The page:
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Fischer Progressor 8+ 165cm - men's carving ski

I had a hankering to try the Fischer Progressor 8+, a men's carving ski that has been well-received by women testers. It's become known for its edge grip, versatility, and dual turning radius (12m and 15m for a 165 cm ski).

The Tester: 42 years old, 5'10" 165 lb. advanced skier.

The Conditions: First day: 18-degree nighttime conditions, Eastern hardpack and ice topped with piles of sugar. Yum!
Second day: 34 degrees with light snow and a 2" fresh snowfall with soft-ish conditions. Early in the day, what we in PA call "hero snow." Later in the day, more challenging conditions at runs were skied off, bumped up, and temperatures fluctuated.

The Test Runs: Blue and black groomers making short, medium and large radius turns at varying speeds. One black run was bumped up into large fluffy moguls.

The Ski: 2008 Fischer Progressor 8+ 165 cm 120-72-103

Mount: Head Railflex binding positioned 1.5cm ahead of boot center. The Railflex binding can be slid into 3 positions (1.5+, center, and 1.5-) with a turn of a screw without adjust the boot fit of the binding.

Impressions: It took me about 2 runs to find the sweet spot on the ski, although it admittedly is a pretty large sweet spot! :redface: Sketchy conditions at night made me tentative at first, but once I adjusted my balance and felt the edges hold into a carve, I loosened up. While many women's specific skis allow for a more centered stance, even with bindings 1.5 cm forward, forward pressure on those toes resulted in the snappiest turns. The ski will turn without ejecting you if you slide a bit to the back seat, but edge grip will suffer. The ski loved to be driven forward and rewarded me with huge grins when I maintained my forward stance!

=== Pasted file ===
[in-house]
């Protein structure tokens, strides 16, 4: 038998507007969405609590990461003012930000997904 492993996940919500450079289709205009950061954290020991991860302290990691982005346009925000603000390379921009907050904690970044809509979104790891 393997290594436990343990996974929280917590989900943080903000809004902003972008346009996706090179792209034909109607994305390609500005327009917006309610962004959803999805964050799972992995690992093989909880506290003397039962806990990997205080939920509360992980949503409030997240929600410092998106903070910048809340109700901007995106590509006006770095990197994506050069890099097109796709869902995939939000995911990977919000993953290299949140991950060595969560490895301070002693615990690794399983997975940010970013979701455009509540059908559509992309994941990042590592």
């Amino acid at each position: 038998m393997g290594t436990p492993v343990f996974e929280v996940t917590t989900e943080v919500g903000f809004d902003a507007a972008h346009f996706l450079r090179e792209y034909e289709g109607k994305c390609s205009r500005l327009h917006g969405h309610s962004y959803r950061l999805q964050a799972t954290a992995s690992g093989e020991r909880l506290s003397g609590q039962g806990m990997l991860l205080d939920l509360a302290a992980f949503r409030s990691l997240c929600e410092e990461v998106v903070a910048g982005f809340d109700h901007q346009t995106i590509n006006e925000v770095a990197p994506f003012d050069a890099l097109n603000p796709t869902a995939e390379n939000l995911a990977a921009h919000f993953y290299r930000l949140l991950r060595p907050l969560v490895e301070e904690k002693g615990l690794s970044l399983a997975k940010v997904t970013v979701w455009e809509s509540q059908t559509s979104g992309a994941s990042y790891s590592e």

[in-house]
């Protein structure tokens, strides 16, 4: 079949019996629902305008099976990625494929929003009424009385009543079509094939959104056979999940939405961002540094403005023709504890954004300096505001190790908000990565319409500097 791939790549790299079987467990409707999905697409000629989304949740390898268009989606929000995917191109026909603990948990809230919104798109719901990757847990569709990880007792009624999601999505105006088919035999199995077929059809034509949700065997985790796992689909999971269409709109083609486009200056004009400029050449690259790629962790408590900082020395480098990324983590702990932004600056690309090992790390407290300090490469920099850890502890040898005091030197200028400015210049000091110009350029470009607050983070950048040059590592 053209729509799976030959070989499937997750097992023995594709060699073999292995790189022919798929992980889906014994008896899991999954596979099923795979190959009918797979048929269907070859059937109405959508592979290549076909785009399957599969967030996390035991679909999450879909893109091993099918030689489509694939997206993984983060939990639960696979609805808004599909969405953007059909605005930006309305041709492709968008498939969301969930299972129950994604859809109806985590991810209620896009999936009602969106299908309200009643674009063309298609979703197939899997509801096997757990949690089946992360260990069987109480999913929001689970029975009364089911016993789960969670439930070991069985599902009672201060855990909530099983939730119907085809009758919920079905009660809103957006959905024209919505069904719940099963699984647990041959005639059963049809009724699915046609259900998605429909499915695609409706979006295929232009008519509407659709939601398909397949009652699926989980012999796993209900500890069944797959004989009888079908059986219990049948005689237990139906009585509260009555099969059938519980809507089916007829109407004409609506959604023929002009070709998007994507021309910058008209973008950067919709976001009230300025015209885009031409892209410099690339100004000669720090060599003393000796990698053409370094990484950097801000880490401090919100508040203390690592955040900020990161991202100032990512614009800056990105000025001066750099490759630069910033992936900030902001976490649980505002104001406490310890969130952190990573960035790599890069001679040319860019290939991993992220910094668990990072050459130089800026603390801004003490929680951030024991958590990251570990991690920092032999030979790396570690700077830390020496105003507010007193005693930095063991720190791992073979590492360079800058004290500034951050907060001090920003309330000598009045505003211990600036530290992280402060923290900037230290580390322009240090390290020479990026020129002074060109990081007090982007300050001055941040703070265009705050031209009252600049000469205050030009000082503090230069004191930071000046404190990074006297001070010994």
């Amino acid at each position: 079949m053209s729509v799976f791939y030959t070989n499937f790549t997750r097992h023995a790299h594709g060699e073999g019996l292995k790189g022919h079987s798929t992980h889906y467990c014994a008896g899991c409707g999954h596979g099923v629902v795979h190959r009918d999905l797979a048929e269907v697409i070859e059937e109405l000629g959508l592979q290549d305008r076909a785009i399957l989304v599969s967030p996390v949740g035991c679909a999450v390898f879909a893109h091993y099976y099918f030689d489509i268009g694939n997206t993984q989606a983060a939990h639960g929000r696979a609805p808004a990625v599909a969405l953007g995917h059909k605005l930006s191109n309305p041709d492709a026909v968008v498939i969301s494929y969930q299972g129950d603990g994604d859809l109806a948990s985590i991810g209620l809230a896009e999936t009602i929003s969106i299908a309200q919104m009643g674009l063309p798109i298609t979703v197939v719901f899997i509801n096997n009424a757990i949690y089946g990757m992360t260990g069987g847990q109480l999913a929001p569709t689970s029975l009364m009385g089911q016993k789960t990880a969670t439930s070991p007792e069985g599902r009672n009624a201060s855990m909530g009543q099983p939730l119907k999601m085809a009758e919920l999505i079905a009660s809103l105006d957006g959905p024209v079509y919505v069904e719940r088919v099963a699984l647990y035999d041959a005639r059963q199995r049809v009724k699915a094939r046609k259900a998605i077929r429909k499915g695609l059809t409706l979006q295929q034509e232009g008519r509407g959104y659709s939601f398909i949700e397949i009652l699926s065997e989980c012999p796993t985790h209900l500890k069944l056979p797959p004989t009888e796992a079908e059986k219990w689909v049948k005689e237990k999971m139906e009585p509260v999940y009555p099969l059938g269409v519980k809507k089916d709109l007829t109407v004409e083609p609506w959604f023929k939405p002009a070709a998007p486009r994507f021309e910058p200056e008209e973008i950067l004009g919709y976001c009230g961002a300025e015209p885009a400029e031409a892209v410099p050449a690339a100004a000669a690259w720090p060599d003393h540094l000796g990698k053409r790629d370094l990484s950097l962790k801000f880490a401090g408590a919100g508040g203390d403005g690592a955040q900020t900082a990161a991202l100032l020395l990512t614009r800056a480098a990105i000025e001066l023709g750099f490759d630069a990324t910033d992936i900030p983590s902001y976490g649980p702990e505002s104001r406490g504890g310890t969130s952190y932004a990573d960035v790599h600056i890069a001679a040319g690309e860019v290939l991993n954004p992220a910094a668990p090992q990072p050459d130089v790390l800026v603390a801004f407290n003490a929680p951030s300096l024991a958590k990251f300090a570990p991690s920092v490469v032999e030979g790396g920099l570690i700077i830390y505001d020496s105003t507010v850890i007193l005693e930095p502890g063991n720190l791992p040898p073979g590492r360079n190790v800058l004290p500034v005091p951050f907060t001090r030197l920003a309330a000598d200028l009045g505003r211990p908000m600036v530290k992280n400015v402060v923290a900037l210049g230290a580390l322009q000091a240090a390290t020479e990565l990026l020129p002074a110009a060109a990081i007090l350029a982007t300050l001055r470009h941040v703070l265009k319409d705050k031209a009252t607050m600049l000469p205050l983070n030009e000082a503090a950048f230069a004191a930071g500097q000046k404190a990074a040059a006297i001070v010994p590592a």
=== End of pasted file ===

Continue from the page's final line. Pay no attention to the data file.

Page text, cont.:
I first skied medium radius turns down a blue run and then varied the turn radii by switching from short radius snappy turns to long arcs. The ski complied enthusiastically, allowing me to carve a deep grooves with ease. Cool! When I got on the black groomer, it was pretty icy on the steepest part, but the Fischers were in their element! I executed short radius turns with no skidding in those conditions, and the snappy feedback and light feel made me want to push them harder. Wahoo! I'm used to a 170cm or longer ski, but the 165 cm felt plenty stable carving wide arcs at speed, and VERY quick in short radius turns. The ski felt incredibly smooth while still giving some good snow feedback. I spent the rest of the night on the steepest, iciest run on the mountain because I was having so much fun!:clap:

The second day, I encountered piles of heavy snow, ice, death cookies, and chop near day's end, and the Fischers took it all in stride. I found myself looking for runs with sketchy conditions to try instead of going to the good snow, because I was having fun skiing the crappy stuff!:laugh:

The verdict: A light, snappy, smooth-turning, semi-forgiving ski that likes to be pushed hard. :thumbsup: Wants to make a better skier of its owner, since it enjoys more challenging conditions and terrain. The flexibility of the binding position make it an option for women who might prefer a more forward mount, but the binding can be easily moved back to boot center.

Note: 2 dealers recommended I ski the 170's. 170 cm. is the LONGEST length this ski comes in, and I felt this very odd, since it is an intermediate to advanced men's ski. There are a LOT of heavier, stronger, men than my 165 lbs! The only conclusion to be made is that Fischer designed this ski to be skied short, but many folks are using traditional lengths. After talking to dawgcatching on Epic, I went with a 165 cm, and am very happy with my choice. The quickness of turns, general maneuverability and lightness of the 165 make it ideal for my home mountain, with its narrow trails and crowded slopes with human slalom gates. :race:

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